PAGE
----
zero lift




posted on Apr, 5 2005 @ 01:16 PM
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Originally posted by zero lift
At last we can keep election lies in check


- Up to a point this is true but, like everything else, the devil is in the detail.
For instance......


In 2001 Labour lied about tuition fees


- Actually they did not.

The 2001 manifesto made it clear tuition fees would not be introduced in this Parliament and they have not been.

Paving legislation for their introduction in the next Parliament has been introduced and they will of course follow but there was no actual lie. Labour maintained it's manifesto committment.


Labour's claim that the Tories have a £35 billion cost-cutting agenda


- ....is 100% accurate from the figures and statements made so far.
The point is that this 'cost cutting agenda' is compared to Labour's projected spending plans.
(.....and at least Labour is prepared to tell people it's spending plans)


even playing an important role arbitrating in disputes, for example over the Swift Boat Veterans' campaign that cast doubt on Senator John Kerry's service in Vietnam.


- God save us from anything as disgraceful as that transparent synthetic fiasco.


The key strengths of FactCheck.org were rigour, clarity, transparency and, above all, impartiality.


- I guess I'm saying I applaud the attempt but these things are political and therefore rarely a matter of only being observable from one point of view.


There is no question that the IFS has brought a discipline to the economic statements made by politicians in the three decades since it was launched.


- You have got to be kidding me.
Do you really think economists have no personal political leanings?
Why shouldn't they have? They are people just like the rest of us.....

.....and some of the most outrageous and rabidly tory people I have ever met have been people 'from the city'.


British political culture has been poisoned.


- Sorry but I think this is just utopian nonsense.
Politics is a dirty business and a highly subjective one at that; all about an undefinable future 'we're gonna......' you can attempt to introduce rules and systems all you like but I think the effects will be marginal.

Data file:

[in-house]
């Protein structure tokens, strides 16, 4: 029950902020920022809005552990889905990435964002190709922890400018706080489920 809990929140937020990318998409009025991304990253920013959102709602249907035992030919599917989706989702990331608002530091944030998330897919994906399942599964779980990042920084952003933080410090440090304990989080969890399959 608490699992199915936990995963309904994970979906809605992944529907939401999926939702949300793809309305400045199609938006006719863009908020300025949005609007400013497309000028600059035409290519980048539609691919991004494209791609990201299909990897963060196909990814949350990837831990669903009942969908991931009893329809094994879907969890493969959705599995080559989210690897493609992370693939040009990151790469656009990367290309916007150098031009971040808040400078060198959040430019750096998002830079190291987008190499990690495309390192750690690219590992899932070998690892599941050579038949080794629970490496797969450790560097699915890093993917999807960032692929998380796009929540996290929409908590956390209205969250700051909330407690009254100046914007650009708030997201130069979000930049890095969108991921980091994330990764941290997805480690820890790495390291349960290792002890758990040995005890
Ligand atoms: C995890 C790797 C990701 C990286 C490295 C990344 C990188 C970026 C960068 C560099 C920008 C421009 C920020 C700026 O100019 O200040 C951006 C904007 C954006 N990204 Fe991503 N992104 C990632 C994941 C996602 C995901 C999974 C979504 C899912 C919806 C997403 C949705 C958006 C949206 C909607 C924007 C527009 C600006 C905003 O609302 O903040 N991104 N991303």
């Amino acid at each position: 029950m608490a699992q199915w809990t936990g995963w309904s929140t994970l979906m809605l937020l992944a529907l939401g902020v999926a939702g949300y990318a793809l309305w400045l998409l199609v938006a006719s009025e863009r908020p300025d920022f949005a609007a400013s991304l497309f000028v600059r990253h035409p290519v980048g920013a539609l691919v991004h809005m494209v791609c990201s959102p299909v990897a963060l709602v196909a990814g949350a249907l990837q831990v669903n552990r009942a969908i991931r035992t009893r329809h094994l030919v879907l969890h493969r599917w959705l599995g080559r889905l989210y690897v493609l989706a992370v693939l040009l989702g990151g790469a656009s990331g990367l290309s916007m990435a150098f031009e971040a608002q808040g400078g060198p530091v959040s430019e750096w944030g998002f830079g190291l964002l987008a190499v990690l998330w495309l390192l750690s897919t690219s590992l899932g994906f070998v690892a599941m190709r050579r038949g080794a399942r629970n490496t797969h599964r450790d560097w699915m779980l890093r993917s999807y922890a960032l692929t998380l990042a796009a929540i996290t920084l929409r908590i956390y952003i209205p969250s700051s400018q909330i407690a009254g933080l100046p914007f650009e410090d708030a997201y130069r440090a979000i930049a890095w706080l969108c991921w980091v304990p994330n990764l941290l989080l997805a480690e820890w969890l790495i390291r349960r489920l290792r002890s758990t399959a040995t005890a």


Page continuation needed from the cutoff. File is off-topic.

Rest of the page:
Measured and reasoned debates about the future of Britain have been impossible during general elections. Voters have been unable to reach proper judgments in the face of rival assertions from entrenched political machines.


- Like I say, I think this will always be so....
.....although when we look at track records the matter changes somewhat.


FactCheck can perform an immeasurable service to British democracy. It can force politicians and the media to focus on truthful and accurate claims.


- It will have 'an' effect but it will not IMO 'force' anything of anyone substantially.


Peter Oborne is the political editor of the Spectator.


- ......and Peter O. is pretty right-wing himself, how does he edit any bias he might unwittingly have demonstrated, hmmmm?


He is presenting a film on the general election for Channel 4's Dispatches to be screened on 25 April.


- Should be worth a look, his stuff is usually thought-provoking if nothing else.



posted on Apr, 6 2005 @ 09:21 AM
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Ooops my bad.

For 'tuition fees' read 'top up fees'.

(Tuition fees was much the same story in the last (2001) election and this Parliament just gone.)

I know people see it as 'spin' but the fact is they kept to the letter of what they promised and did not bring in tuition fees when they said they would not and ditto top up fees this time.....

.....and of course there is the reintroduction of grants and the whole 'ability to pay' terms brought in which make the matter moot for so many on low incomes - funny no-one ever even wants to consider them, huh?

It's not an unusual story, a not particularly convincing chorus of basically middleclass people hoping genuinely struggling low paid people will back them up as they whine and bitch about having to pay (a little of the bill - the majority of not outstandingly well paid UK tax-payers pick up the bulk of the tab) and being too poor (
) to do so.




[edit on 6-4-2005 by sminkeypinkey]